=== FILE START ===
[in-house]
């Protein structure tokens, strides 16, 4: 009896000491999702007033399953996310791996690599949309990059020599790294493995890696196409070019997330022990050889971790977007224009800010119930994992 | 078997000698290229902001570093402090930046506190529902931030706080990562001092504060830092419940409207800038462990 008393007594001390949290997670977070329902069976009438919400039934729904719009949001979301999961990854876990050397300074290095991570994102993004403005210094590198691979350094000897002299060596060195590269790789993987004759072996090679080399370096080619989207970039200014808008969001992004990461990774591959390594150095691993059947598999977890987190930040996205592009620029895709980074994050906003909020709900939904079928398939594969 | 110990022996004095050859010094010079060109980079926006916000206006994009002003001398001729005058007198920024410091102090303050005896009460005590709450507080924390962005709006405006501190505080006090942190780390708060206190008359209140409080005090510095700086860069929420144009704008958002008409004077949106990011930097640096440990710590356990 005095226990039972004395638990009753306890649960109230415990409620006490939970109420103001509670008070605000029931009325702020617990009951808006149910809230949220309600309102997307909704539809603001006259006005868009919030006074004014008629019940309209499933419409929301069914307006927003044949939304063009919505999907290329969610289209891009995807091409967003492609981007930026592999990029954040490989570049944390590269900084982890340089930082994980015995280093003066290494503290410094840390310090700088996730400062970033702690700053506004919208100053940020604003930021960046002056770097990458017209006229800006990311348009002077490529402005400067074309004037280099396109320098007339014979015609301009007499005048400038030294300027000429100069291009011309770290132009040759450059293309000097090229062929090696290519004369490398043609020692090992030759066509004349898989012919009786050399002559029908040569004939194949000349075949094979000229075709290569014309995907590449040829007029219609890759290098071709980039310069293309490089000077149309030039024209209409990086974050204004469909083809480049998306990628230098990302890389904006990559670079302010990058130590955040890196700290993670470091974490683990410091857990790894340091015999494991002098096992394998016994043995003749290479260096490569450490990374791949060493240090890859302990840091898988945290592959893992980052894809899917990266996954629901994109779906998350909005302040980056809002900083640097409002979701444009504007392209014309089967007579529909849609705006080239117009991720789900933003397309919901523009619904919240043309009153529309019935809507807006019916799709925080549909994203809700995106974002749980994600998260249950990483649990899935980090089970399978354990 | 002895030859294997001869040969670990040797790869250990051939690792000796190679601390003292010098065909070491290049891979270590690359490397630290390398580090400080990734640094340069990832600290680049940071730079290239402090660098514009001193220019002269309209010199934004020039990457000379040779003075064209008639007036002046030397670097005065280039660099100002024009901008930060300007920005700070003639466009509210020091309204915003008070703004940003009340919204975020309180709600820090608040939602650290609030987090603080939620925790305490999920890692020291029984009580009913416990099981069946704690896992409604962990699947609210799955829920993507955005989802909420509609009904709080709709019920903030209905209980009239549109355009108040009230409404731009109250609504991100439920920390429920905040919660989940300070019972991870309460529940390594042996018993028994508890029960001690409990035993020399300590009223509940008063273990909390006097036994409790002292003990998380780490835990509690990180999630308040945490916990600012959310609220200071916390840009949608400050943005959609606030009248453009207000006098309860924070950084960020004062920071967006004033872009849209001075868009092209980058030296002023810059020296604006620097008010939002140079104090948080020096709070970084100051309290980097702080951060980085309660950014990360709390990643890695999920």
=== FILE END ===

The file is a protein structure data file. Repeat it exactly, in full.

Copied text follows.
[in-house]
């Protein structure tokens, strides 16, 4: 009896000491999702007033399953996310791996690599949309990059020599790294493995890696196409070019997330022990050889971790977007224009800010119930994992 | 078997000698290229902001570093402090930046506190529902931030706080990562001092504060830092419940409207800038462990 008393007594001390949290997670977070329902069976009438919400039934729904719009949001979301999961990854876990050397300074290095991570994102993004403005210094590198691979350094000897002299060596060195590269790789993987004759072996090679080399370096080619989207970039200014808008969001992004990461990774591959390594150095691993059947598999977890987190930040996205592009620029895709980074994050906003909020709900939904079928398939594969 | 110990022996004095050859010094010079060109980079926006916000206006994009002003001398001729005058007198920024410091102090303050005896009460005590709450507080924390962005709006405006501190505080006090942190780390708060206190008359209140409080005090510095700086860069929420144009704008958002008409004077949106990011930097640096440990710590356990 005095226990039972004395638990009753306890649960109230415990409620006490939970109420103001509670008070605000029931009325702020617990009951808006149910809230949220309600309102997307909704539809603001006259006005868009919030006074004014008629019940309209499933419409929301069914307006927003044949939304063009919505999907290329969610289209891009995807091409967003492609981007930026592999990029954040490989570049944390590269900084982890340089930082994980015995280093003066290494503290410094840390310090700088996730400062970033702690700053506004919208100053940020604003930021960046002056770097990458017209006229800006990311348009002077490529402005400067074309004037280099396109320098007339014979015609301009007499005048400038030294300027000429100069291009011309770290132009040759450059293309000097090229062929090696290519004369490398043609020692090992030759066509004349898989012919009786050399002559029908040569004939194949000349075949094979000229075709290569014309995907590449040829007029219609890759290098071709980039310069293309490089000077149309030039024209209409990086974050204004469909083809480049998306990628230098990302890389904006990559670079302010990058130590955040890196700290993670470091974490683990410091857990790894340091015999494991002098096992394998016994043995003749290479260096490569450490990374791949060493240090890859302990840091898988945290592959893992980052894809899917990266996954629901994109779906998350909005302040980056809002900083640097409002979701444009504007392209014309089967007579529909849609705006080239117009991720789900933003397309919901523009619904919240043309009153529309019935809507807006019916799709925080549909994203809700995106974002749980994600998260249950990483649990899935980090089970399978354990 | 002895030859294997001869040969670990040797790869250990051939690792000796190679601390003292010098065909070491290049891979270590690359490397630290390398580090400080990734640094340069990832600290680049940071730079290239402090660098514009001193220019002269309209010199934004020039990457000379040779003075064209008639007036002046030397670097005065280039660099100002024009901008930060300007920005700070003639466009509210020091309204915003008070703004940003009340919204975020309180709600820090608040939602650290609030987090603080939620925790305490999920890692020291029984009580009913416990099981069946704690896992409604962990699947609210799955829920993507955005989802909420509609009904709080709709019920903030209905209980009239549109355009108040009230409404731009109250609504991100439920920390429920905040919660989940300070019972991870309460529940390594042996018993028994508890029960001690409990035993020399300590009223509940008063273990909390006097036994409790002292003990998380780490835990509690990180999630308040945490916990600012959310609220200071916390840009949608400050943005959609606030009248453009207000006098309860924070950084960020004062920071967006004033872009849209001075868009092209980058030296002023810059020296604006620097008010939002140079104090948080020096709070970084100051309290980097702080951060980085309660950014990360709390990643890695999920």